ASHING, Henry H.1894-1918
Posted By: Tammy (email)
Date: 4/12/2016 at 14:47:40
Henry Ashing Dead
Mrs. S. Ashing of Wellsburg received a message Friday stating that the death of her son Henry had occurred on shipboard on his way over to England as a member of the U.S. forces. Henry was one of the ninety-seven boys who left July 23rd for Camp Pike, Arkansas.
Another son, Eddie, died at Kansas City October 20th from influenza. Eddie was not in the service but had gone to a mechanics school at Kansas City to fit himself for the auto work before he should be called. A third son, Albert, remains at the home in Wellsburg. There is also a sister in the family, Mrs. Heinie Luwe of Wellsburg.
--The Grundy County Dispatch (Grundy Center, Iowa), 6 November 1918, pg 1
A message from Washington D.C. Friday evening officially announced the sad news of the death of Henry H. Ashing. He died of broncho pneumonia on October 5th somewhere over seas. This is certainly sad news for his young wife and his mother. This makes two brothers died within 2 weeks in the service. The relatives have the sympathy of the entire community.
--The Grundy County Dispatch (Grundy Center, Iowa), 6 November 1918, pg 4
The entire community was greatly shocked Friday evening when it became known that Mrs. K. Ashing had received a message saying that her son Henry H. Ashing, had died from bronchial pneumonia on October 5th. The death of Henry Ashing bereaves two families of this town a second time. Henry was a son of Mrs. Kate Ashing whose son Eddie was buried here a short time ago. He was also the husband of Jennie Wilts, whose brother Menno died abroad a few months ago. Henry and Miss Jennie Wilts were married Dec. 12, 1917 last and he was called to the army July 23, 1918. The young widow and the bereaved mother have the deep sympathy of the entire community in their double loss. Henry Ashing was born at Wellsburg, Iowa, in 1894 and lived here all his life.
--The Grundy Republican (Grundy Center, Iowa), 14 November 1918, pg 6
Second Soldier Funeral Is Held
The funeral services over the body of Henry H. Ashing were held last Monday and were attended by a very large number of people. The remains arrived last Friday.
The threatening weather caused a number to stay at home, and the rain which came up during the exercises in the cemetery forced many to seek the shelter of cars or buildings.
But the comrades of the dead youth, the members of the American Legion, who were present to pay him their last respects, paid no attention to the shower. They had passed through more strenuous things, as had he. In unbroken ranks they stood till the last rites were finished.
This was to each of them, even as to the family of the departed, the last duty to one close to them. They too had passed through his experiences in camp, had, many of them, made the same long journey across the wide spaces, both land and sea, to the shore of the Old World, shrouded in the dark clouds of war. Some, like him, had fallen upon days of sickness and in strange hospitals, passed weary hours and even days. But to them was granted the privilege of again returning alive to the old scenes--while for him the end came soon after his arrival at the other side. They knew as only comrades could know what the youth who had gone on that long journey had passed through, to the place where his pathway closed on earth. What to them was a summer shower, when like him they had fronted the storms of land and sea with steady courage and unbroken front? Around his grave in solemn state they stood, a guard of honor worthy of a king, rigid at attention while the last notes of the bugle sounding "taps" were given.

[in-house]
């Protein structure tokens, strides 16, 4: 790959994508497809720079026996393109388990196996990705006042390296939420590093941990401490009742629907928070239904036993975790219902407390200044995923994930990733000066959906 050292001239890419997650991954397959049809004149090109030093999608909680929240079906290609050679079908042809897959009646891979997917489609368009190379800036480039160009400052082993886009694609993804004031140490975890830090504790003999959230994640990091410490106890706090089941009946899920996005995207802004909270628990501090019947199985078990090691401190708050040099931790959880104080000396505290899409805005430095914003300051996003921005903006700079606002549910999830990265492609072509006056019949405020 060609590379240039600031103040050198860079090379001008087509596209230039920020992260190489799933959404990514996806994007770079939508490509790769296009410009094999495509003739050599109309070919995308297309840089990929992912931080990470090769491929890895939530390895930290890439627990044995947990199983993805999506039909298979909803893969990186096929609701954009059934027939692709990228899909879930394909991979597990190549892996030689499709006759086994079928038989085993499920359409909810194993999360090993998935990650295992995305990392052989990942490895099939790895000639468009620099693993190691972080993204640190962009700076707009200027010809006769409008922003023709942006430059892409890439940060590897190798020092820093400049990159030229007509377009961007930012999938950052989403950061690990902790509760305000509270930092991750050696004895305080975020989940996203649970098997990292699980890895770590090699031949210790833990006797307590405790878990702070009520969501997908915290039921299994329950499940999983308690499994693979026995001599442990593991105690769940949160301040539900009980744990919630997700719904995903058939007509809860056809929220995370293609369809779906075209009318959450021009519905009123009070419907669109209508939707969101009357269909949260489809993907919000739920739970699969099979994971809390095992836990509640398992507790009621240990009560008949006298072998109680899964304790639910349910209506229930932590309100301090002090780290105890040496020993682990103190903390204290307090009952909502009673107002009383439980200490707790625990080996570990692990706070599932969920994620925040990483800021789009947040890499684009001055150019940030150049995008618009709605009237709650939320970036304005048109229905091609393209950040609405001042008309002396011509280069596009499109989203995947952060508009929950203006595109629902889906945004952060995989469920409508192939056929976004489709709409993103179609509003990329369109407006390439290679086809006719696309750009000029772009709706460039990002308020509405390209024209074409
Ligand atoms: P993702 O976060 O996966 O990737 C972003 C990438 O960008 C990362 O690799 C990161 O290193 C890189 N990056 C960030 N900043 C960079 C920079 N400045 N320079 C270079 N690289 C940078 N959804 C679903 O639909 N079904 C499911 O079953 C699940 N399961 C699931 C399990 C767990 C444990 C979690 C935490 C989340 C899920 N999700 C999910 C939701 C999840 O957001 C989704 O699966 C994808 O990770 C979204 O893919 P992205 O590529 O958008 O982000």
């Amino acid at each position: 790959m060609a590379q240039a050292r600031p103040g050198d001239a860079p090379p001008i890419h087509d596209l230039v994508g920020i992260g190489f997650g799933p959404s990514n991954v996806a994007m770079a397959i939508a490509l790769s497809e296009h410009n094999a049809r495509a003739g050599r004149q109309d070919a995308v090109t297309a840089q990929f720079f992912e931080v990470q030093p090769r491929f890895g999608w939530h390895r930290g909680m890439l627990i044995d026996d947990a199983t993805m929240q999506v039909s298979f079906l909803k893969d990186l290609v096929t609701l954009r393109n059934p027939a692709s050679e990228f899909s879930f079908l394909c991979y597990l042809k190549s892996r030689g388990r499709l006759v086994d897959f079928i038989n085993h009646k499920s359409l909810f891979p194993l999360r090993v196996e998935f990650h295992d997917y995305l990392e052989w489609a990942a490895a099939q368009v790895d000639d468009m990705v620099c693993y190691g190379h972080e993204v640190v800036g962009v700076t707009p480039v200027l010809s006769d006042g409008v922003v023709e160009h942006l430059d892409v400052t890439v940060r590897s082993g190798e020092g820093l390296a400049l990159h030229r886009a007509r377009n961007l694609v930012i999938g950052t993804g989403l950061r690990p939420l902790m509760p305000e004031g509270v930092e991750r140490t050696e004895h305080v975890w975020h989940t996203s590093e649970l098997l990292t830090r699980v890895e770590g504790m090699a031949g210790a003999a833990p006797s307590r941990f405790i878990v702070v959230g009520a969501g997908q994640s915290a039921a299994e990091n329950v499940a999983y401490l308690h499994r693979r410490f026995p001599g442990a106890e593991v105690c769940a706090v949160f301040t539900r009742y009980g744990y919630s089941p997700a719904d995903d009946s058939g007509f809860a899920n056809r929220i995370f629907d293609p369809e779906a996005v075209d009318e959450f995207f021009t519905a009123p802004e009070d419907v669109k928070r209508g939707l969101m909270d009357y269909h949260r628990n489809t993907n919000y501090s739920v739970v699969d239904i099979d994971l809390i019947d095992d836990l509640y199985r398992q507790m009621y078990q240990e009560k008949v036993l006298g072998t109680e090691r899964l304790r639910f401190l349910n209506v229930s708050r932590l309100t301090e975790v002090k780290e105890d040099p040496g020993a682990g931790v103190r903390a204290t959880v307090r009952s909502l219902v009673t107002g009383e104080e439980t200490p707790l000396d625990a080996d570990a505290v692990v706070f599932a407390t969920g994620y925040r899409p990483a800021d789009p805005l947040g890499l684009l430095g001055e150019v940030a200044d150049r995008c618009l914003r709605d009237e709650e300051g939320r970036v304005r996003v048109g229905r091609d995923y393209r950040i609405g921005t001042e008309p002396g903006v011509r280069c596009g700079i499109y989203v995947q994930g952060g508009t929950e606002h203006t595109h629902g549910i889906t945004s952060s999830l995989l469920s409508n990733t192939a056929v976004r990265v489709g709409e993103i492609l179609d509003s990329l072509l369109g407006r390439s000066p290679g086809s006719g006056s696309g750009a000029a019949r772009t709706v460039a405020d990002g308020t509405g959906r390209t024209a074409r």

And among the great crowd who gathered to honor Henry Ashing were others whose loved ones had passed beyond, while wearing the same uniform that he had worn. They too, felt the kinship that comes from the loss of a loved one. And to those of us whose boys had come back safe and sound out of the formless dangers of the past, there was meaning in all the ceremonies, more real than usual. To all of us, in the sermon, in the prayers, in the songs, there was a tone of solemn pathos that touched the heartstrings deeply. The memory of the departed youth will not--cannot soon pass from the minds of the people of this community.
Among those present at the funeral were Henry Voss and family, Sweter, Menno, Henry and Miss Etta Voss, of Aplington; Mr. and Mrs. Will Best, Otto Folkerts and family and Lester Eberlein and wife of Bristow; Wm. Kasjen and wife and Abel Kasjen of Kesley; Neil Jungling and wife of Allison; Heye Boyenga and daughters and Mr. Santen and daughters of Steamboat Rock.
Henry Harry Ashing
Henry Harry Ashing, son of Sander and Kate Ashing, was born July 29, 1894, and died Oct. 5, 1918, at Brest, in France.
He lived in Wellsburg all of his life except a short time spent in school.
In December, 1917, he was married to Jennie Wilts. Seven months later, July 23rd, he left for the army training camp. Going overseas, he was taken ill on the ship, landed on Sept. 29th, and died a week later.
He was an industrious, capable and well known young man of this community, popular with young and old, and his death was mourned by all as the untimely cutting off of a promising career.
--Wellsburg Herald (Wellsburg, Iowa), 16 June 1920, pg 1
Grundy Obituaries maintained by Tammy D. Mount.
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